There are two kinds of cucumbers: bush and vining. Bush cucumbers grow only a few feet long and do well in containers or raised garden beds. 

You can use tomato cages to support the plant, but they will also grow over the sides of the raised bed. So keep that in mind if you want clean pathways between the raised beds.

Vining cucumbers can also be grown in raised garden beds but must be placed at the base of a trellis or A-frame trellis to support their extensive growth. The plus side of growing vining cucumbers is they have fewer issues with insects and diseases and are also easier to spot the mature vegetable.

Root Vegetables

Root vegetables make the perfect crop to flourish in a raised garden bed. Carrots, beets, radishes, and parsnips are great in a raised bed’s warm, loose, and rock-free soil.

However, when you’re growing plants for the roots, in this case, where the vegetable grows, it’s essential to have complete control over the soil, and when planted in the ground, it is hard to maintain its conditions.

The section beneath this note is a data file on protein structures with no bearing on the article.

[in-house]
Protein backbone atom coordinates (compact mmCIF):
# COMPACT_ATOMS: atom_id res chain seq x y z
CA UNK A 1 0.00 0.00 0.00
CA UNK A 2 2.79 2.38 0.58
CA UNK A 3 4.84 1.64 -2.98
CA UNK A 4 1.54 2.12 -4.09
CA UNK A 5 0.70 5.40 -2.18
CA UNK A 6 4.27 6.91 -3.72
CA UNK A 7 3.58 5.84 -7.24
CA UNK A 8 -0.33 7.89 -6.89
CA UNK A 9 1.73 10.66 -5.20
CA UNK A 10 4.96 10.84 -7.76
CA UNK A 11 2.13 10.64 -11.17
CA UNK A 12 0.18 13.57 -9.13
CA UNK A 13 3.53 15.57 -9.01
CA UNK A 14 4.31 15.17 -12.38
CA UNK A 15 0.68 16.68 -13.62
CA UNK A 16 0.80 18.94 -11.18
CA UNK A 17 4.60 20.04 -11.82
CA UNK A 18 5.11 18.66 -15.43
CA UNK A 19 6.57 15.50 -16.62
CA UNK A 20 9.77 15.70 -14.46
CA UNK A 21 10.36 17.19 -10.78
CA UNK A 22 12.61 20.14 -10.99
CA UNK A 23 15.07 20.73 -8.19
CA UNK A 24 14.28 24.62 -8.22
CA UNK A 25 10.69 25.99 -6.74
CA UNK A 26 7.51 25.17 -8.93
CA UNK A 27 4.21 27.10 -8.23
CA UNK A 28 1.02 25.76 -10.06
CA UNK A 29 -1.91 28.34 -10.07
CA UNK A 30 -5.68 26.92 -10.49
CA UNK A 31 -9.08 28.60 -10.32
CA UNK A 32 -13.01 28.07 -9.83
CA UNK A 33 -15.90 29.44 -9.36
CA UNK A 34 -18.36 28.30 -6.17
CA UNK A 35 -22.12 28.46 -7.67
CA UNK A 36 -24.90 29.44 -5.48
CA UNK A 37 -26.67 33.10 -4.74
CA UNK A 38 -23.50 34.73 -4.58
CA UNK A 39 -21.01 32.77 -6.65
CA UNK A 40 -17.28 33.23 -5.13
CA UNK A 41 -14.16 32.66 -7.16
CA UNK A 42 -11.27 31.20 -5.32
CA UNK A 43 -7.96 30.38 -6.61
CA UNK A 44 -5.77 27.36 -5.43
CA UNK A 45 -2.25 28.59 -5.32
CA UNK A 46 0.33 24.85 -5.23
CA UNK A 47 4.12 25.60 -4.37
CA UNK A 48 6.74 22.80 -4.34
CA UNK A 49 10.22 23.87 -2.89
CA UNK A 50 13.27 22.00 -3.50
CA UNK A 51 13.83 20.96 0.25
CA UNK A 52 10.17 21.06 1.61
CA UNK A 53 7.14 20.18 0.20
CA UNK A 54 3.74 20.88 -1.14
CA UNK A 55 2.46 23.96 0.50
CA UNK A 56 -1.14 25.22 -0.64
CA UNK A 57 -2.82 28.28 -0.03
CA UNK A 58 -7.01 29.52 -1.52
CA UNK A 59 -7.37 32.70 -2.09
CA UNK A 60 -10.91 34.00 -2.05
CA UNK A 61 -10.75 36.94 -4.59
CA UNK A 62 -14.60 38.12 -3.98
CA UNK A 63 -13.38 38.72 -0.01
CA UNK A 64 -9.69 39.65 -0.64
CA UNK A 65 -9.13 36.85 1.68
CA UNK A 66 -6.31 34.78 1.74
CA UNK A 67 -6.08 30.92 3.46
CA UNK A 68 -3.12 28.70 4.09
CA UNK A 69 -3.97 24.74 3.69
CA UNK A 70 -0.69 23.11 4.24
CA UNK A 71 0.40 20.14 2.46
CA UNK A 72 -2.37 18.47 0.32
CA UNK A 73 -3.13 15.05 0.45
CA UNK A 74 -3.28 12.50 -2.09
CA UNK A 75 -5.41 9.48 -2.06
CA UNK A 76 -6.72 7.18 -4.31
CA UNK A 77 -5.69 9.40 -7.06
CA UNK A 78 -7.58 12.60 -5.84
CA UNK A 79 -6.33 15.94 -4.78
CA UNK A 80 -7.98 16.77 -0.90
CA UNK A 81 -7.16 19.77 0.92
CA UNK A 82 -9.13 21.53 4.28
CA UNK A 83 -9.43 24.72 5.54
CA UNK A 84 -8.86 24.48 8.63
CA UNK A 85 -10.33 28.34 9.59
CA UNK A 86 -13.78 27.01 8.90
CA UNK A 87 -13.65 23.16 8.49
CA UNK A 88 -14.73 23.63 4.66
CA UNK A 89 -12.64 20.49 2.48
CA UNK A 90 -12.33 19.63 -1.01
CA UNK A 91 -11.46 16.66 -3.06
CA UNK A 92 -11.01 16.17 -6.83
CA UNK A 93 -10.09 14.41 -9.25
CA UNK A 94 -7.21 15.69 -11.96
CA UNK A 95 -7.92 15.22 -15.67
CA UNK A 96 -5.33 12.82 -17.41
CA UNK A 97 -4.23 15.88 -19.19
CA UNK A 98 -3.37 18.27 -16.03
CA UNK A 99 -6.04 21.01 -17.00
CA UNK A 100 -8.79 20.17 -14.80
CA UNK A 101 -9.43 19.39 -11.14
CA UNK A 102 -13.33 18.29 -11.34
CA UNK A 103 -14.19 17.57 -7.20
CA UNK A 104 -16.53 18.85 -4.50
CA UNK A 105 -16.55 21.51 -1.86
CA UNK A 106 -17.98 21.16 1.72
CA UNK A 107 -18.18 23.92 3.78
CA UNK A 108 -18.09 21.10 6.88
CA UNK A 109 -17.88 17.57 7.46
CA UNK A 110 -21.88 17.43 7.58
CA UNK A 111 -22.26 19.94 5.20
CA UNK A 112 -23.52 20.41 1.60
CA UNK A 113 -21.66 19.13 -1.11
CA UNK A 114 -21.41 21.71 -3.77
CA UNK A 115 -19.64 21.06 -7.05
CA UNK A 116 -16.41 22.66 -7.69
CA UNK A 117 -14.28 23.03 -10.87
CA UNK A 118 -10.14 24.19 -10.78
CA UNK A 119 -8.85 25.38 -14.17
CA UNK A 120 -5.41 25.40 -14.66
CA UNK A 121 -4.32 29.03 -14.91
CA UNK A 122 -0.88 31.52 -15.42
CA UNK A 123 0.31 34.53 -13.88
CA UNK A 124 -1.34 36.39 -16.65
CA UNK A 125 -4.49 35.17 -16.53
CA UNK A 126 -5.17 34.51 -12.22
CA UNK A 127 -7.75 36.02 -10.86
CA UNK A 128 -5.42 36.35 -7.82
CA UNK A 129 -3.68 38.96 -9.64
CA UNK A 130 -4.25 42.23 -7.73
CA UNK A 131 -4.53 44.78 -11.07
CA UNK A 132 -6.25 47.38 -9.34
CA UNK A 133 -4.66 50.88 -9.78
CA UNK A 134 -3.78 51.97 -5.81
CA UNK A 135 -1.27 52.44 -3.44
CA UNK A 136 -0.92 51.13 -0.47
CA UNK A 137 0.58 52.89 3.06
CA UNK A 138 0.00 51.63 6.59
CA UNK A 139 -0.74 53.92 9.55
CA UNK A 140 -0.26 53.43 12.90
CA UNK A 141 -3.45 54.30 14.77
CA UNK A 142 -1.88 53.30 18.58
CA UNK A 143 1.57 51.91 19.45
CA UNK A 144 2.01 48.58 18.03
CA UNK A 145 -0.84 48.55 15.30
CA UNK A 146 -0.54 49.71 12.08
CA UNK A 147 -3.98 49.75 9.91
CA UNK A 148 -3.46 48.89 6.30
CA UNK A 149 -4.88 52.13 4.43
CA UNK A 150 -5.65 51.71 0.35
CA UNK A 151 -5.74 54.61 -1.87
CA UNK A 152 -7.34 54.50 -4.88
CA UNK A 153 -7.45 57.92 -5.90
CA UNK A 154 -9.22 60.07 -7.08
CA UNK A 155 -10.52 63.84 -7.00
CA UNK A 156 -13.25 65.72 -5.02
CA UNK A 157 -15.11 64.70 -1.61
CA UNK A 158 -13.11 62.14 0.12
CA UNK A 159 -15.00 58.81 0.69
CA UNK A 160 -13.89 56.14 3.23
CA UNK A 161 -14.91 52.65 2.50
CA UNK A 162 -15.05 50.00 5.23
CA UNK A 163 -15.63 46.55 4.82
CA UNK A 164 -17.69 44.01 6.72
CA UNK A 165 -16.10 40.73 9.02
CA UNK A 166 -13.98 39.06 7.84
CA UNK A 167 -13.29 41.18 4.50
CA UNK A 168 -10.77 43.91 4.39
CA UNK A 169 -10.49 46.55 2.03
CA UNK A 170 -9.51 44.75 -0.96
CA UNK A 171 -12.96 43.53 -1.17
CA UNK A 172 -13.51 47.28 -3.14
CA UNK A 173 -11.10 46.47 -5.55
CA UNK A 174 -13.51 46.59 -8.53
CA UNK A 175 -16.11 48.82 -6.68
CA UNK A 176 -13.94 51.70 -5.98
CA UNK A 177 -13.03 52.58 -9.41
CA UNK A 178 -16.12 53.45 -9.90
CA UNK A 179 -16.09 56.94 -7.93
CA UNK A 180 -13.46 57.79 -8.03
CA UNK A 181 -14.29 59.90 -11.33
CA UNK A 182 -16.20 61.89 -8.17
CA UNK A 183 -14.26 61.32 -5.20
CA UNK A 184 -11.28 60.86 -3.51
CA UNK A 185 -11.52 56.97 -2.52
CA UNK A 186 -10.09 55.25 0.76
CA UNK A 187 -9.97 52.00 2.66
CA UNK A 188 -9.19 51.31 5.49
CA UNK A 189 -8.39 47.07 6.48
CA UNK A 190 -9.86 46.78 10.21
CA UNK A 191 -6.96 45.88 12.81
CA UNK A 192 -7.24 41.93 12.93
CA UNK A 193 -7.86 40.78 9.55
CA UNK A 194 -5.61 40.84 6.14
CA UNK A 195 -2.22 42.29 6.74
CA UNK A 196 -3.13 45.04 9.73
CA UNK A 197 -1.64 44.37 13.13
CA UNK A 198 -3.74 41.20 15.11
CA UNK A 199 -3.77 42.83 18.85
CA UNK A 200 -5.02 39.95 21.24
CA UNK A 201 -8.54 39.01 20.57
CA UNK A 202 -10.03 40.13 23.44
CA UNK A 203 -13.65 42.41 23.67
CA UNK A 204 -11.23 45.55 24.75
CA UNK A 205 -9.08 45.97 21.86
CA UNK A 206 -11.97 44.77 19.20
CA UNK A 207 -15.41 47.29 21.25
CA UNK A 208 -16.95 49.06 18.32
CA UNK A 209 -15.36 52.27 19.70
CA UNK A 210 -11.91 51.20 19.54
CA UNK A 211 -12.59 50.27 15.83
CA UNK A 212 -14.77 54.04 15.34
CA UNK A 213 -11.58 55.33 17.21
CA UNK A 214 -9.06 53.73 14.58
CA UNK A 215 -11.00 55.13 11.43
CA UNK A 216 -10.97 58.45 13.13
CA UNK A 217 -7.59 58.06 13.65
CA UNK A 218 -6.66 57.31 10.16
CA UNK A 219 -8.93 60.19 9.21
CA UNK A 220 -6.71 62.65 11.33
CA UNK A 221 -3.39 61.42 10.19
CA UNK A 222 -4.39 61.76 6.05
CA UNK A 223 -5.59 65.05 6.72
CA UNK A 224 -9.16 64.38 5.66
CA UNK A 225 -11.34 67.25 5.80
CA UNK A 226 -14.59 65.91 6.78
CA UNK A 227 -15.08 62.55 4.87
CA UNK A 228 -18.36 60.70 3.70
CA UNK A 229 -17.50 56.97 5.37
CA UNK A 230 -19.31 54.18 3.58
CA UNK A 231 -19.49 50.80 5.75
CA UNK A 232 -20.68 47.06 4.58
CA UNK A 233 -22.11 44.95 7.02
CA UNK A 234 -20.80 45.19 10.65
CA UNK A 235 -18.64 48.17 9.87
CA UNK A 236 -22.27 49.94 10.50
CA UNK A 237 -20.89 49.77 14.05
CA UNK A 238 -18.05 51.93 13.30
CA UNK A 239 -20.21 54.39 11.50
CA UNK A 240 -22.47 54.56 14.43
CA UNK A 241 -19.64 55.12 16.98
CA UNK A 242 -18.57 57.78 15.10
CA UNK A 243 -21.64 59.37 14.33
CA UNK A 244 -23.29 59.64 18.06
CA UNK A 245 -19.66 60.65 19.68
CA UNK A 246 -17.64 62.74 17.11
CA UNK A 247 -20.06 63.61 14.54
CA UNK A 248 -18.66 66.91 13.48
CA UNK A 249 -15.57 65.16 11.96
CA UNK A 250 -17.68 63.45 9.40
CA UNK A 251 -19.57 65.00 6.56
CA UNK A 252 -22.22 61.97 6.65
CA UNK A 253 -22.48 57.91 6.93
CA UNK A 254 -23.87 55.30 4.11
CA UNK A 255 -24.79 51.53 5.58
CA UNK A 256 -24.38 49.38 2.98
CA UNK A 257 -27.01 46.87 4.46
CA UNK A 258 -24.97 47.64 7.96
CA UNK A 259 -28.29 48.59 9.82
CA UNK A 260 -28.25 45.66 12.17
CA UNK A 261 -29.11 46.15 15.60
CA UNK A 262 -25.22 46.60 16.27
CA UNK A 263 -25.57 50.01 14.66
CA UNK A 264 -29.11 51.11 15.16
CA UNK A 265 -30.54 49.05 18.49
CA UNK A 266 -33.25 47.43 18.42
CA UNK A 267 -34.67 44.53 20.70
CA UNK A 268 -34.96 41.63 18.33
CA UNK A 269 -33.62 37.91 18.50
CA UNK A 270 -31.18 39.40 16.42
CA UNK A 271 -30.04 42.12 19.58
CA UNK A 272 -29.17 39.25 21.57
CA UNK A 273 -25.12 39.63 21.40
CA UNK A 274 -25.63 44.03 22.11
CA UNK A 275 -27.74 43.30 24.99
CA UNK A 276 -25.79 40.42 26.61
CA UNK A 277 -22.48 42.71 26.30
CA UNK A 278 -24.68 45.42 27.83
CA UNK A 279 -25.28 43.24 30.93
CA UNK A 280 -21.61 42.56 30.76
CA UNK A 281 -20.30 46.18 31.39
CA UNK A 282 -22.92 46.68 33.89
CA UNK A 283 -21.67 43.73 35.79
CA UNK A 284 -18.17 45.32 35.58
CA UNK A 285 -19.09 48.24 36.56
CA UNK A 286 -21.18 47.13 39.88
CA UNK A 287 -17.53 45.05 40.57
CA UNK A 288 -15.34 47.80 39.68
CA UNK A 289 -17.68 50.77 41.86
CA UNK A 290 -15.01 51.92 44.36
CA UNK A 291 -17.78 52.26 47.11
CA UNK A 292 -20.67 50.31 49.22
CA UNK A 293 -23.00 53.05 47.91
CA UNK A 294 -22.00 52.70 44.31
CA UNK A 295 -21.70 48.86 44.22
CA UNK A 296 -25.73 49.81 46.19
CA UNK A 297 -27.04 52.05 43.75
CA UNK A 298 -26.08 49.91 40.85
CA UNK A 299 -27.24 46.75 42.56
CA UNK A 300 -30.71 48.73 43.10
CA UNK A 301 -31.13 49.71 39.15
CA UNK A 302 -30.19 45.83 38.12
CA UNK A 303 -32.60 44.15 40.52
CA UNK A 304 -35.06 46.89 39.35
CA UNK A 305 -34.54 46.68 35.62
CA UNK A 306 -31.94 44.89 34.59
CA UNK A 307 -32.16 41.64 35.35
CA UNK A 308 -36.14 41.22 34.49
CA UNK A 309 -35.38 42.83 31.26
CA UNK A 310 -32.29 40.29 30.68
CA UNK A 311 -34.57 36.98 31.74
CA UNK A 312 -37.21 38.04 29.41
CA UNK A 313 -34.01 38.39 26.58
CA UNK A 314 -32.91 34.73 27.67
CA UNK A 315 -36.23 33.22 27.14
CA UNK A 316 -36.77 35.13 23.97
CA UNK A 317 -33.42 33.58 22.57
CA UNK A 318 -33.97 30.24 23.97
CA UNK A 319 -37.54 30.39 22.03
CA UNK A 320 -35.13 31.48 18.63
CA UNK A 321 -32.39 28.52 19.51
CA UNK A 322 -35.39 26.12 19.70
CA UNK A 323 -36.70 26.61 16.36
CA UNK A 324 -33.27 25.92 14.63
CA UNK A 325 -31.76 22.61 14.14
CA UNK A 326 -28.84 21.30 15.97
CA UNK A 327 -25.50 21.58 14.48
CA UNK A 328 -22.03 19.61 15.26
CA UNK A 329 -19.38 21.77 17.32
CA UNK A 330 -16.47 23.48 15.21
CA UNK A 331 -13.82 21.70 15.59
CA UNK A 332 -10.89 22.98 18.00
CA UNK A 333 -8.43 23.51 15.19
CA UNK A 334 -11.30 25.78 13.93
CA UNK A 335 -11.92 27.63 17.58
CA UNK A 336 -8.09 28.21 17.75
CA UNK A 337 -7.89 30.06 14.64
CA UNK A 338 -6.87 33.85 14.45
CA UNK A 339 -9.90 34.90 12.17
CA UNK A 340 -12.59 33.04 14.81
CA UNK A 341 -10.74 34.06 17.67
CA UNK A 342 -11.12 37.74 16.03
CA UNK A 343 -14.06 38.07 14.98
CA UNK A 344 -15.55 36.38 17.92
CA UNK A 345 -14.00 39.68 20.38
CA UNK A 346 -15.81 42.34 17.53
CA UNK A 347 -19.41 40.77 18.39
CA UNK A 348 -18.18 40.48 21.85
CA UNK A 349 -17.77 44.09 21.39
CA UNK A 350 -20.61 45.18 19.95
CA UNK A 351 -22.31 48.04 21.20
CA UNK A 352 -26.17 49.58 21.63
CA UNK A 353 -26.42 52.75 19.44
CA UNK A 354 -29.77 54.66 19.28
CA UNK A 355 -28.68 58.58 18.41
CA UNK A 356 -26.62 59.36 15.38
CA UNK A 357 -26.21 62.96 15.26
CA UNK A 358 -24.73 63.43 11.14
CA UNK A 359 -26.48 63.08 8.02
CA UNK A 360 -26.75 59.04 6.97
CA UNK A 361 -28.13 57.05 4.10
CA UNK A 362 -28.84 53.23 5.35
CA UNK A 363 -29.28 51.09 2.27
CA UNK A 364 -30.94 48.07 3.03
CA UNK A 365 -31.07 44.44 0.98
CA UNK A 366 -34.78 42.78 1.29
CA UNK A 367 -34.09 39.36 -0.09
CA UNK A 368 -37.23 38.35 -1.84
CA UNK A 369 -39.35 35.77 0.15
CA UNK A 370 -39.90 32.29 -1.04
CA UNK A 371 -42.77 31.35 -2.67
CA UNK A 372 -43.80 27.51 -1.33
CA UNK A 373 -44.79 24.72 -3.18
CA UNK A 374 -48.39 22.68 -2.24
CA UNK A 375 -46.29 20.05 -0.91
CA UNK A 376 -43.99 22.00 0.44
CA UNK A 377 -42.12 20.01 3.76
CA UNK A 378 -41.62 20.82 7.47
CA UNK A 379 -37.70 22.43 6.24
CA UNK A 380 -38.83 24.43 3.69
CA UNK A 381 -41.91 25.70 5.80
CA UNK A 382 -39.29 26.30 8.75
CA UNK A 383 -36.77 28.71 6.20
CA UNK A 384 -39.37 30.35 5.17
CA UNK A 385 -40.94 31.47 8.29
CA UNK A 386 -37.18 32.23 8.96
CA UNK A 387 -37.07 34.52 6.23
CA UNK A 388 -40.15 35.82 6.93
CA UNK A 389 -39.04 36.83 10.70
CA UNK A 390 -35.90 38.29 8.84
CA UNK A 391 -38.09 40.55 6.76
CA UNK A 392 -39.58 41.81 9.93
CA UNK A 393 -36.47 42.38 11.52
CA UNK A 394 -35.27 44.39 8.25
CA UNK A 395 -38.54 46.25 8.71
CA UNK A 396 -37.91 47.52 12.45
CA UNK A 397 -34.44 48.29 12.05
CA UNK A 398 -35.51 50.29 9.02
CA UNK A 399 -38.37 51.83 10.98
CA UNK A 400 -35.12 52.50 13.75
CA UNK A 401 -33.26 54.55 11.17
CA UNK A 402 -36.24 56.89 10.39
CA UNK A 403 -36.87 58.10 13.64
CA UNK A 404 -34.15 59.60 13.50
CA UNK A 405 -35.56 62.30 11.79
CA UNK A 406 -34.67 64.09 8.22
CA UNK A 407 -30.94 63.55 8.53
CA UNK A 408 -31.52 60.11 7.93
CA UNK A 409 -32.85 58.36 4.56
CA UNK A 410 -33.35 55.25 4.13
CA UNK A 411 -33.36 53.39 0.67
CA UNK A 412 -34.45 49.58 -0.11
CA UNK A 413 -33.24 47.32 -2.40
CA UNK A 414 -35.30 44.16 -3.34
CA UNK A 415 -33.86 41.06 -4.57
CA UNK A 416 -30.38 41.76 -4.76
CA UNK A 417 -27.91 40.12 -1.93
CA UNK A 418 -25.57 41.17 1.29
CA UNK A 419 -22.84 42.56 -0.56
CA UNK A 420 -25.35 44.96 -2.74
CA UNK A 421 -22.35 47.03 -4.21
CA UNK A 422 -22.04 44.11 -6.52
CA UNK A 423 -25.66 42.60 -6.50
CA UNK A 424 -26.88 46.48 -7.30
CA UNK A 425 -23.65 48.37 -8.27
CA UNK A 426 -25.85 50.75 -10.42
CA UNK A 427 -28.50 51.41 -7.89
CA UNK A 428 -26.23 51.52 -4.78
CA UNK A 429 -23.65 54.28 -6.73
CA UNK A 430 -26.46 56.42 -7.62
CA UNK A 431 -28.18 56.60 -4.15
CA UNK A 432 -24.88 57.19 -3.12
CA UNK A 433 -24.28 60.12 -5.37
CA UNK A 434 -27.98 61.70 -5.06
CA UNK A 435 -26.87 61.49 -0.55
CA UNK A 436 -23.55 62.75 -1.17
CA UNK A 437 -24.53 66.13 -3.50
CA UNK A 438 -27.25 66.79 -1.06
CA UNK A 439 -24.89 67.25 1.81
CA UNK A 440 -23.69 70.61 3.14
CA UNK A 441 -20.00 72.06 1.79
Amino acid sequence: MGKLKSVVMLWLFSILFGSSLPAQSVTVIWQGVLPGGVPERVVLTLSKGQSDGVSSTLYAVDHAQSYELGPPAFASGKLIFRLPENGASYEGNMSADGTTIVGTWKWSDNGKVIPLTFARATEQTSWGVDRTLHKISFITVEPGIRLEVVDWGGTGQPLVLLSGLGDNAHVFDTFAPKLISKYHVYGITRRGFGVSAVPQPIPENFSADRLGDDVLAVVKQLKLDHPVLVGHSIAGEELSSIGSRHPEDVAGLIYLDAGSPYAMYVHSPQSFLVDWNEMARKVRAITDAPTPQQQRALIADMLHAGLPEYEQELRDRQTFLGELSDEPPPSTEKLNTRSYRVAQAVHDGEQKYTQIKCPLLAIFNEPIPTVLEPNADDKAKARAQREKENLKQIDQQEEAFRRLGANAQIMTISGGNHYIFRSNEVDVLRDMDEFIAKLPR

Rocks, clay, and debris can all hinder the growth of root vegetables and cause them to develop in odd shapes and sizes. 

Leafy Greens

Raised bed orchard urban garden

Different varieties of lettuce, spinach, and kale do well in raised garden beds. They can be planted in early spring once the soil is thawed and are fast-growing in rich soil with added compost or manure. 

It’s also incredibly easy to sow the seeds or tuck the seedlings along the edges of your garden beds since they don’t take up much space.

In addition, quick-growing arugula or lettuce make great additions to a garden by interplanting them between slower-growing crops like tomatoes or peppers. 


Compacted soil can be the worst enemy for onions, making raised garden beds ideal for loose, well-draining soil.

You can plant them 6 inches apart in early spring with an inch or two of compost. With the long growing season they require, the ability to plant them earlier in the season will allow that extra growing time to ensure the plant has large bulbs to harvest.

Which Vegetables Should Not Be Grown in a Raised Garden Bed?